Perhaps my single favorite place to visit in the NY Metropolitan area is Storm King sculpture park, which is something like two hours or so north of the city itself. My mother, who dearly loves grand sculpture of the Calder, Nevelson and Noguchi style, first introduced me to it back in the 1980s, or perhaps even earlier though I believe my first visits would have been early-mid 80s. I have fond memories (and photos) of visits there with a dear friend now long-dead of HIV; such is the nature of places one’s visited again over decades – and I also appreciate the new large works or temporary displays that appear every time I visit, about which there’ll be a caption or two scattered throughout.
In season, no visit to my mother feels complete unless we also head up to Storm King for a day. And you do need to allocate a full day for this trip, especially if you are coming from NYC…and please do try to get here , even if it feels like one thing too much – if you love nature and abstract sculpture, you won’t go wrong. So in early July we headed up with my brother for an afternoon of enjoying the art, the flowers, the nature. They’re not open during winter months, and my recent visits have been in the shoulder seasons, so this was my first chance to appreciate the glory of the wildflower beds at their summer peak. Hope you enjoy these views – and do visit, or support your nearest arts institution instead. 🙂
The mirrored fence was newly refurbished for this season so truly stands out at one edge of the lower lawn area (far center in the panorama above) – they have a more formal name for it, but I think of it as the route I I typically take toward Andy Goldsworthy’s wonderful wonderful two stone walls at Storm King, both additions of relatively recent decades…you can see shots of those in an entry I made in December 2011), and so I had fun with some arty selfies with it, though this is a piece you really do need to experience in person.
And since it was high summer, we saw a good bit of floral and natural beauty. Some time a decade or two back, they started letting large areas of the lawn flourish with higher wildflower patches rather than always mowing it all down, and the results are wonderful. I also did my usual up-close-and-personal study of a few little vegetal items that grabbed my imagination.
The piece above is isn’t my favorite – tends to give me the willies a bit too much – but I do love the wildflowers. The lawn full of Mark di Suvero scultpures, shown below with a foreground of black-eyed Susans, certainly is one of my favorite spots here…though that could be said of nearly all corners at this truly wonderful place…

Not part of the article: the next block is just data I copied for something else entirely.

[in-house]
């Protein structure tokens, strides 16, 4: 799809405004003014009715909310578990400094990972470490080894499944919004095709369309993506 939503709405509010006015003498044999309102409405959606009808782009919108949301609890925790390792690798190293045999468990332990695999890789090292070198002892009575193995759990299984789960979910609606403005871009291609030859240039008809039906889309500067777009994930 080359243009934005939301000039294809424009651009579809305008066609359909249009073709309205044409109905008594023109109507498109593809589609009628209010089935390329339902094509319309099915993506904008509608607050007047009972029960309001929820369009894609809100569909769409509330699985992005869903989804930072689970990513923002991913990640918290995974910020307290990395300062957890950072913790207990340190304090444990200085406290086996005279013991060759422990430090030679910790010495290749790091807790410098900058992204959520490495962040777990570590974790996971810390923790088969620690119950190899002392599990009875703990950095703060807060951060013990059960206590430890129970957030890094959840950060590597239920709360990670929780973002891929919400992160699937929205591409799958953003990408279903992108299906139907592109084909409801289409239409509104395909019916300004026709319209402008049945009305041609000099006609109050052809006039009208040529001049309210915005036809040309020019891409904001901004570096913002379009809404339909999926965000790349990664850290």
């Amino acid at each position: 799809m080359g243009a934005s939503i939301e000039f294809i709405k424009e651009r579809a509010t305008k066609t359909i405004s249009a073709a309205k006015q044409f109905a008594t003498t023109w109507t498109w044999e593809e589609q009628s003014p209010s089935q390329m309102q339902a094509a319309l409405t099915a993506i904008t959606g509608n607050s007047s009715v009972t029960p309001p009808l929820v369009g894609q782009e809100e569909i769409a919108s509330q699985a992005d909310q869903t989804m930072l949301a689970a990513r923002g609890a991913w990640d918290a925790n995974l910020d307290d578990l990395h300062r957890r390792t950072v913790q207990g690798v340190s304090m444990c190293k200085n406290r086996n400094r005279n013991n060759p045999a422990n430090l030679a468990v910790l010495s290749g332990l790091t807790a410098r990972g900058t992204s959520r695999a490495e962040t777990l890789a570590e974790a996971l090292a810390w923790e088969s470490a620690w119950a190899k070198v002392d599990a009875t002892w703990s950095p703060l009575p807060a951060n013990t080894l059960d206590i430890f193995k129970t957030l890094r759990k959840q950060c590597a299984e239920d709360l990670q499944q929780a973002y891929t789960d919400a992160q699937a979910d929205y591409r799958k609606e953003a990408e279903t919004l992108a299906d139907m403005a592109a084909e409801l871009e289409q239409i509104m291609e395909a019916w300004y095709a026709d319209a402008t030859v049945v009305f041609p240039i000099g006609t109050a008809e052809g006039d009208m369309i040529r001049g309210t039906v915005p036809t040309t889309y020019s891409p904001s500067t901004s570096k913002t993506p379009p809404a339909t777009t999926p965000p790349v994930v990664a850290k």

The Hudson Valley is a great visual joy north of New York City, and one of its historical highlights is Hyde Park, home of Franklin Delano and Eleanor Roosevelt. Hop on Metro North from Grand Central or 125/Harlem for a gorgeous ride that takes you into the Bronx and along the riverbanks with views of Manhattan and New Jersey as the train tracks hug the shoreline nearly all the way up to Poughkeepsie, nearly two hours north of the city. Any train ride on the Hudson River line is a pleasure; on a spring day with sparkling blue skies and fresh green leaves bursting on all the trees up this hills and mountains that slowly rise as you move north, it’s a treat. I can’t recommend it enough.
Once you reach Poughkeepsie, there are usually shuttles that can take you the few miles farther north to the Franklin Delano & Eleanor Roosevelt national historic sites. I was tempted to wax political – after all, FDR was one of the masters of 20th Century American politics – but will limit myself to reminding everyone that the country had 50 years without a banking collapse, for the very first time in its history, after new regulations were put in place and enforced under FDR and subsequent administrations. (They’d been happening every 10 to 20 years from the 1780s until then.) It wasn’t until 1989 that we had another banking collapse, after eight years of Republican presidents who philosophically disapproved of government regulating business.
So in Hyde Park you have something for everyone: political history and the presidential library of FDR; the Eleanor Roosevelt historical site, which highlights her leadership in the drafting of the universal declaration of human rights (if you’ve never read this document, please do – it’s very visionary and though often ignored and disrespected, it represents admirably high aspirations), education, civil rights & integration, rights of women and children, and so on. There’s colonial history, colonial architecture, the chairs and tschotschkes the Roosevelt family collected, and simply lovely views over the Hudson Valley. A very enjoyable day trip from the city on a clear day – keep it in mind next time you have a free day in NYC!